Unlike traditional focus groups, we don’t create something in a vacuum and then place it in the hands of the audience to obtain feedback. Instead, we rapidly prototype concepts in a way that invites those participating in the sessions to become collaborators in the design process and not remain a largely passive audience. (A by-product of the connected world that we inhabit is the evolution of the audience. Many of its members have become their own media companies, thanks to the ability of social media and push-button publishing to get their message out easily and cheaply.)

We have found that failing quickly—and learning from it—enriches the quality of what we’re building. In a sense, it is a form of re-writing. For instance, in the fall of 2011, we staged a beta test with an early version of the Lyka toy that included a number of sensors to measure geolocation and temperature. The data collected by Lyka would be pushed back to students.

Two classrooms, one in L.A. and the other in Montreal, Canada, worked together to move Lyka across North America. The students’ imaginations and curriculum determined where she traveled. The test concluded with a weather balloon launch that sent our attached Lyka toy prototype 90,000 feet above Earth to the edge of the atmosphere.

The beta test provided valuable insight into what the children found engaging and what they did not. While we could have easily documented Lyka’s travels and skyward ascent by compositing green-screen footage against stock backgrounds, the fact that she was actually out in the real world was thrilling for the students.

Additionally, the trip yielded a variety of assets (photos, video, stories, artwork) that we are still using today. Outside of its benefits for our development process, the beta test helped attract the interest of publisher Penguin. Intrigued by the innovative nature of the project, Penguin inked a deal with Connected Sparks that enabled collaboration on a second-screen reading application, as well as the release of the Lyka’s Adventure as a book series, interactive toy and series of traveling educational labs into multiple territories, including the US, UK, Australia, Germany, France, China, Korea and Japan.

Sticking to experimentation

Back at Rosetta Primary School, a young boy has managed to discover Lyka’s whereabouts. He hoists her up into the air while every one of his classmates surround him in an effort to touch her. As the students return and sit down, I ask if the class is ready to help Lyka save her home planet. The room erupts in a resounding collective “Yes!” Moments later, the children begin working in teams to aid their new friend, and the classroom transforms into a collaborative problem-solving space right before our eyes.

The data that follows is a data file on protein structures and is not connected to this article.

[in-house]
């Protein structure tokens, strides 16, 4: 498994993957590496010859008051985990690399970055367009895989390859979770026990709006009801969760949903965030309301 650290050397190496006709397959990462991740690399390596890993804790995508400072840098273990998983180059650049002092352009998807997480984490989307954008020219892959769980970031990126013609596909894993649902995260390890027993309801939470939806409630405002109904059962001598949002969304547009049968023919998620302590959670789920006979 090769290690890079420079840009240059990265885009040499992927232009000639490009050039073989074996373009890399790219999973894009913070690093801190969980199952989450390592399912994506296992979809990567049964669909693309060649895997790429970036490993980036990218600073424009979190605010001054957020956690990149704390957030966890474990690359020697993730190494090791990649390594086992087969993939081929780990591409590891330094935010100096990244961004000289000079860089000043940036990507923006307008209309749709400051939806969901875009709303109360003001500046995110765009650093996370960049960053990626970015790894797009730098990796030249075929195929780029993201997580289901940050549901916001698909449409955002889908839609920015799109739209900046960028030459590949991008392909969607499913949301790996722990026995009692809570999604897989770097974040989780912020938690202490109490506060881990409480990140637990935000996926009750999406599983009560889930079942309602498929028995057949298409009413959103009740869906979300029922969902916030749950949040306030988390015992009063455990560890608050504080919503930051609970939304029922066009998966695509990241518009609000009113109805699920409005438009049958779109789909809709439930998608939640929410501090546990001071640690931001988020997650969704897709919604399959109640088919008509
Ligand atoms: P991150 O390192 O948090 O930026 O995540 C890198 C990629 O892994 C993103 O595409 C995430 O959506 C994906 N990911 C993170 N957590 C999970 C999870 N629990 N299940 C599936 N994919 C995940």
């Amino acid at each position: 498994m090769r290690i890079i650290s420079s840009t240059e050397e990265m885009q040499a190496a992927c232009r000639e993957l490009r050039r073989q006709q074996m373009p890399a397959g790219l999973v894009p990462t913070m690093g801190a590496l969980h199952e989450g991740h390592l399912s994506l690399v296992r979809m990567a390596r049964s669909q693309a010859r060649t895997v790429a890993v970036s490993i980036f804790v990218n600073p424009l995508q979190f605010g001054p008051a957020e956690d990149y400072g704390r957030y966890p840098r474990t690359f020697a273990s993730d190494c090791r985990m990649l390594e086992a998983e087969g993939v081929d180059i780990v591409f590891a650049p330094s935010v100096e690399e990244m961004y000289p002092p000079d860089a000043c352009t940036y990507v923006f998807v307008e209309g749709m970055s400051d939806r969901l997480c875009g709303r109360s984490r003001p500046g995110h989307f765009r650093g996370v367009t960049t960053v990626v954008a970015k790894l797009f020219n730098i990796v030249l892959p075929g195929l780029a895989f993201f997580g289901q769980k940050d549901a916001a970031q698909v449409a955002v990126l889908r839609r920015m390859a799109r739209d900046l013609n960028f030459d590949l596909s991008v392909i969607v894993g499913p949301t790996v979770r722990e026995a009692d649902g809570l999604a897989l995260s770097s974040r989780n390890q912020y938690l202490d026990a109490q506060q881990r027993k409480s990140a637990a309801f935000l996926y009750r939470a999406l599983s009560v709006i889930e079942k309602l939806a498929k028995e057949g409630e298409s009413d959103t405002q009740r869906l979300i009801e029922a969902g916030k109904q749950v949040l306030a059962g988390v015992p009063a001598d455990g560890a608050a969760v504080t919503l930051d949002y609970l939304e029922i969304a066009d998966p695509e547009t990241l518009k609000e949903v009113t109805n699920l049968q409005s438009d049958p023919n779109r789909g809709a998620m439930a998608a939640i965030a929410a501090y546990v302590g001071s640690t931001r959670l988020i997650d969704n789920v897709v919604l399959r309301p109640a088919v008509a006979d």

But the students are not the only ones learning. As I look around the room, I’m struck by the fact that we’ve created the same type of cross-generational knowledge exchange that inspired the project in the first place. My team and I are learning every time we run a lab. We’re able to experiment and try new things in an effort to improve the design and educational value of what we’re building. And we have found an R&D space that is brutally honest in its response. As I assist one of the students with the rocket she’s building to help Lyka return home, I ask her what she thinks is important for Lyka to learn on Earth. Without missing a beat, she says, “Mistakes are welcome—because that is how you learn.”

Lyka’s Adventure is an ongoing experiment, an ambitious storyworld that spills off pages, screens and into the real world. By opening our design process we hope to build quality products with passion and purpose because this adventure is not about the destination but the journey.

Lance Weiler is a co-founder of Connected Sparks (, a company that creates toys and stories with passion and purpose. Lyka’s Adventure is the company’s first product release. Named by BusinessWeek as one of the 18 who changed Hollywood, Lance teaches at Columbia University, sits on a steering committee for the World Economic Forum on the future of entertainment, and has worked with the UN, UNICEF and others on initiatives that mix storytelling, technology and social good.